He explained that the budget provides for aggregate expenditures of N9.12 trillion, which is 22.6 per cent higher than the 2017 appropriation.
But some members of the National Assembly dismissed Buhari’s concerns.
Senate Deputy Majority Leader Bala Ibn Na’Allah told State House Correspondents after the event that the legislators had simply carried out their constitutional duties.
“It’s a very delicate issue. If somebody says he wants N500 million for the maintenance of bridges nationwide, do you expect the National Assembly to say, ‘Okay, that budget is approved,’ just because it came from the executive?
Then we have not done our work. We will be interested in knowing which of the roads you are going to maintain.”
Na’Allah, who represented Senate President Bukola Saraki, blamed Ministries, Departments and Agencies (MDAs) for the delay in passing the budget, saying they failed to show up with their presentations.
“About the issue of delay, the president is right. But at the same time, if you remember, the president had to order some MDAs to appear before the Assembly for the purpose of defending their budgets,” he said.
But a member of the Senate Appropriation Committee, Rafiu Ibrahim, was more virulent in his criticism of the president.
“Why did he sign? He should have withheld his signature and seen what would have happened. We are no longer interested in all that drama.
He shouldn’t have signed. He should have confronted us with those (insertions), called the leadership of the National Assembly and confronted them. The president is playing to the gallery,” he said.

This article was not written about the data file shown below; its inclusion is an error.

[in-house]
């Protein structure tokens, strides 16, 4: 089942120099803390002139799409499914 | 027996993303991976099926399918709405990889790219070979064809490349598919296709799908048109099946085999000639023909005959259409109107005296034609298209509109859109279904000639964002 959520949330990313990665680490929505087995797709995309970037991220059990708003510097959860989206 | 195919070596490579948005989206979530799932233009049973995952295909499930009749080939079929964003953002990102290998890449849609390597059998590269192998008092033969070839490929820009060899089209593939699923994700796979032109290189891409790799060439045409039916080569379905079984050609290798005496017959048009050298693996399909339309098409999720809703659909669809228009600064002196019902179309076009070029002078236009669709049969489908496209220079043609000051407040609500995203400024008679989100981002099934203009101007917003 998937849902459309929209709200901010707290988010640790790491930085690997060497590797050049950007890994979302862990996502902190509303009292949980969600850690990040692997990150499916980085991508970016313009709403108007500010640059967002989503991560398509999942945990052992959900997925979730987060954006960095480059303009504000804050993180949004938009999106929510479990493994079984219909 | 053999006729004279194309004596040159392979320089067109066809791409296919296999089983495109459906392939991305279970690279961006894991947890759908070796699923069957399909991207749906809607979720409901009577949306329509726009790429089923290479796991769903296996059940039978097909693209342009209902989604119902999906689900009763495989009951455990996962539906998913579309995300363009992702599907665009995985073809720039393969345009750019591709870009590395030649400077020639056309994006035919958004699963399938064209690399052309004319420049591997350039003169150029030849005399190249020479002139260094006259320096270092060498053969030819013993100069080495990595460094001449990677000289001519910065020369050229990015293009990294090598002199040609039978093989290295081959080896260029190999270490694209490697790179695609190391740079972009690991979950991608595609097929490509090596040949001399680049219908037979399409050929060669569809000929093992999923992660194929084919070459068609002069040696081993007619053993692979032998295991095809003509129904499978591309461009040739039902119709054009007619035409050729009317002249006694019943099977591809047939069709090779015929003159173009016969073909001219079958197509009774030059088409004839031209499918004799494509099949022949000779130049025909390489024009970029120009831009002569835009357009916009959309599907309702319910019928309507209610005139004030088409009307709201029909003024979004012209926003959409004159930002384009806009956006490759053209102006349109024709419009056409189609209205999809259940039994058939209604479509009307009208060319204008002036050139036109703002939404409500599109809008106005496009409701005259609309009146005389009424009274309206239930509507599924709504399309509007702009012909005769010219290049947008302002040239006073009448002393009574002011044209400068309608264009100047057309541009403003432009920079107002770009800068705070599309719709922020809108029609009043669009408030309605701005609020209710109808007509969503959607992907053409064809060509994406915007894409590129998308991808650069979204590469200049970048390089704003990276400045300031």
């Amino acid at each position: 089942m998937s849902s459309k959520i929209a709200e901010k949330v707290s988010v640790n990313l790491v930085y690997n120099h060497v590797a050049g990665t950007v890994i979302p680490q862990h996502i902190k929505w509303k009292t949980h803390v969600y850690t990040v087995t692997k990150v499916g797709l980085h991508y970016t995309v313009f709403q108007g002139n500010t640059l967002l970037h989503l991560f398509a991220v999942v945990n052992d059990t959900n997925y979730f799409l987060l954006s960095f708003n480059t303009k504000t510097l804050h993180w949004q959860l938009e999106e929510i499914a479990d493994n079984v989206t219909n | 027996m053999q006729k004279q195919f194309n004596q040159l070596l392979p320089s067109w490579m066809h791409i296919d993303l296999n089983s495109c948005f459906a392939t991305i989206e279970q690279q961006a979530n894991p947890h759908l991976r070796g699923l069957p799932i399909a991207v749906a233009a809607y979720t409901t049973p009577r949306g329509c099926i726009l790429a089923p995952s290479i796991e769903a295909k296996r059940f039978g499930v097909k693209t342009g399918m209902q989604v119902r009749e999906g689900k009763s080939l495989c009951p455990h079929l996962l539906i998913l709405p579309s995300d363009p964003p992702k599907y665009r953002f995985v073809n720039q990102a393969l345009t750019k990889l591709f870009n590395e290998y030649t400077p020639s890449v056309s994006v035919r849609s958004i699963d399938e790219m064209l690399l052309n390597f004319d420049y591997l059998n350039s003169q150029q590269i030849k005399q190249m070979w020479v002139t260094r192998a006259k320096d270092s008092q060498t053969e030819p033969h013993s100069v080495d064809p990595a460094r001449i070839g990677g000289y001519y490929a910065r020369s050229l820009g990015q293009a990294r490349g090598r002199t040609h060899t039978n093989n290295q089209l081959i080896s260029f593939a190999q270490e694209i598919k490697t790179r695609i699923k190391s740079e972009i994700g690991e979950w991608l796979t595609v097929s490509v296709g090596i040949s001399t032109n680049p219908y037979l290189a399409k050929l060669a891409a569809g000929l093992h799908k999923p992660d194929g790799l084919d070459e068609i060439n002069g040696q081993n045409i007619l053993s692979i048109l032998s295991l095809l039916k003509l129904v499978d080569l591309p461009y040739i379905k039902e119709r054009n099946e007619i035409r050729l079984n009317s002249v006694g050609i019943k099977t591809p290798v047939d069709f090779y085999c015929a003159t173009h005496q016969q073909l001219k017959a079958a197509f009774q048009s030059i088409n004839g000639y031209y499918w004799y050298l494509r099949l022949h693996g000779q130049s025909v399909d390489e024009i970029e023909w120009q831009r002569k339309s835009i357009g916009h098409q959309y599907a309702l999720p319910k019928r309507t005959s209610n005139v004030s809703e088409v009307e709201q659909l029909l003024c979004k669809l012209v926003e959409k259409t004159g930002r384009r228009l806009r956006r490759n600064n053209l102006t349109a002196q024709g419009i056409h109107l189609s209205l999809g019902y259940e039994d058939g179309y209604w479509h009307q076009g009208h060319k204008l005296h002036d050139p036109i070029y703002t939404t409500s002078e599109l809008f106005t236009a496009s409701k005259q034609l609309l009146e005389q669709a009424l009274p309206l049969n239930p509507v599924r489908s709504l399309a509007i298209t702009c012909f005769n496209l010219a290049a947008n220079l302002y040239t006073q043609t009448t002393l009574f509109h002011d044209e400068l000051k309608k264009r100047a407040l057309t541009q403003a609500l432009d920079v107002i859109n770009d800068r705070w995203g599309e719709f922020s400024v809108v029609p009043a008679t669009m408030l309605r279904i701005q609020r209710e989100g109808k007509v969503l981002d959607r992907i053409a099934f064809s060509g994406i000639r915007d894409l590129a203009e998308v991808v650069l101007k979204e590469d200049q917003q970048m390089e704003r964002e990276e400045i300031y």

The Chairman, Senate Committee on Media and Publicity, Aliyu Sabi Abdullahi, said: “The leadership of both chambers have directed the chairmen of our committees on appropriations to provide item by item, detailed explanations on all points raised by the President for the benefit of members of the public.”
He said a press conference will be addressed today, adding: “It should, however, be noted that the action of the National Assembly while working on the budget was informed by the provision of the constitution on the need for inclusion, balance and the fact that the first responsibility of government is the security and welfare of all citizens.”
Amid continuing reactions, a renowned economist, who pleaded anonymity, said: “If the president had really hoped to restore the country to the January-December calendar, he would have submitted the budget earlier.
Likewise, if the lawmakers understood the import of the document in development process, they would have accelerated its passage. They are all jokers.”
The Chief Executive Officer of Financial Derivatives Limited, Bismarck Rewane, regretted the delay. The misnomer has only enthroned a slow process of recovery, as some constraints have already set in, he said.
The Centre for Social Justice, a knowledge-based organisation, noted: “A claim to have spent N1.58 trillion in the 2017 capital vote is hanging in the air. Nigerians need the specific details of the projects the money was spent on.”
It will be noted that the Federal Government appropriated about N22.7 trillion in the last three years. The processes, implementations, public finance information and enabling laws involved, however, have remained faulty.
The breakdown is: N6.06 trillion in 2016; N7.4 trillion in 2017, and N9.3 trillion in 2018.
Although the current administration has recorded the highest level of capital vote and claims of cash-backed implementations, these have remained controversial due to obvious lack of information.
Consequently, the capital expenditure component has not performed fully, as with previous administrations.
This has been due to delay in budget passage and cycle, which has remained the same.
Submitting the 2018 budget estimates November 7, 2017, fell short of eagerness to restore the budget calendar.
The legislature under the circumstance had about one functional month to conclude the appropriation process and come out with a clean copy of the budget.
The Fiscal Responsibility Act (FRA) mandates the executive to prepare the Medium Term Expenditure Framework (MTEF) and have it endorsed by the Executive Council of the Federation before the end of the second quarter.
Unfortunately, this has not been the case.